In many ways, it is extends the kind of customer involvement that is already seen in concurrent engineering: it can now be in real-time and on going on an individual basis. Under the heading ‘Rethinking Design,’ the authors of one book on the future of production anticipate some of the ways in which design will change. ‘Implicit in creating solution products whose characteristics are jointly defined by producers and customers is a fundamental redefinition of design… design becomes part of the total production process. ‘

In this new paradigm the central issue is probably the balance between standardization and the relative freedom of choice that consumers are offered There seems to be an underlying demand for customization, but how much customization do consumers want? How will it vary from product to product? What will the effects of changes in supply (in one sector) be on demand across the economy? And perhaps above all, what is the best way to interact with consumers as co-designers?

While the discussion has largely examined the implications of mass customization on product design, what is the implication for architecture? Clearly, one strand in architectural modernism has been the so-called machine aesthetic. Equally clearly are the strong connections between Fordism and the Scientific Management movement and much architectural thinking in the twentieth century.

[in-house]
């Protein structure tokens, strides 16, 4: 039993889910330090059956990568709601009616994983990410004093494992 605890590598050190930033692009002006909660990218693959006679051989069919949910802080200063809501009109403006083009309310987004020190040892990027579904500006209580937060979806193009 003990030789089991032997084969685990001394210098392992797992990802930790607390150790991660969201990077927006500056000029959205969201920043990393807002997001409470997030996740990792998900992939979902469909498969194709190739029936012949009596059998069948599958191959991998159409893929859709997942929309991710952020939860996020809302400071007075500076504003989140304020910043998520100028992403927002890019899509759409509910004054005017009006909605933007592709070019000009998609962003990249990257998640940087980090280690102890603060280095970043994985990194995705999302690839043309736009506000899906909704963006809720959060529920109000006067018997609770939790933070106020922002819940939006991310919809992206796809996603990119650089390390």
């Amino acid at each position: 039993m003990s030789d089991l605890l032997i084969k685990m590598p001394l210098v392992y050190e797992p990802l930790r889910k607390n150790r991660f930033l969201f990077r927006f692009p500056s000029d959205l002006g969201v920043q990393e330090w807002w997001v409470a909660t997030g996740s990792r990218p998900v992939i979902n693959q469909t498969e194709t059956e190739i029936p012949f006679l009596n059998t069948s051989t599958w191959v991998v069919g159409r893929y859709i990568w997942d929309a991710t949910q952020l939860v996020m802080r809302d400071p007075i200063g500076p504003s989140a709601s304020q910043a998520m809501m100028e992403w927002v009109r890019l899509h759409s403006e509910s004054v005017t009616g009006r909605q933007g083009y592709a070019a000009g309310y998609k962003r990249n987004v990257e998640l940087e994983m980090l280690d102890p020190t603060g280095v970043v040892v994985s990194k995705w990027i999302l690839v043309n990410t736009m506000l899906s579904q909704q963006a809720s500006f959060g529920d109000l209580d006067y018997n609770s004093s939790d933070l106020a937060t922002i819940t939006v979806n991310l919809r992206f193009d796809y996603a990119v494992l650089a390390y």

Perhaps we don’t have the same kind of dominant machine ideology anymore, but some of the confusion about mass customization does seem to stem from what are rapidly becoming outmoded ideas about production. The changing nature of machines and machine production, that is that is smarter, flexible and less mechanistic points to a new kind of machine aesthetic.

Obviously architecture is a complex case since buildings are obviously capital goods. Most building is one-off, although, of course, much of it is designed en masse. Buildings can be unique but are by and large created out of many ready-made components.

But many of the same questions arise. How will mass customization and co-design effect the architectural design process? Will consumers and end-users be able to have a greater say and input? How will the choices be explained to them? What will be the balance between configured and free choices? In effect, how much more of a building can be economically designed-to-order rather than specified off the shelf? What should designers do with this potential for variety? And how will they or should they interact with the end-users and consumers of architecture, however they are defined, who may soon be Co-Designers? How will designers take the lead in all of this?

Perhaps there needs to be a clearer rallying cry.We used to live in a world in which most things had to be made to be the same, but we are about to enter a new era where, if we want it, many things or perhaps all things can be different.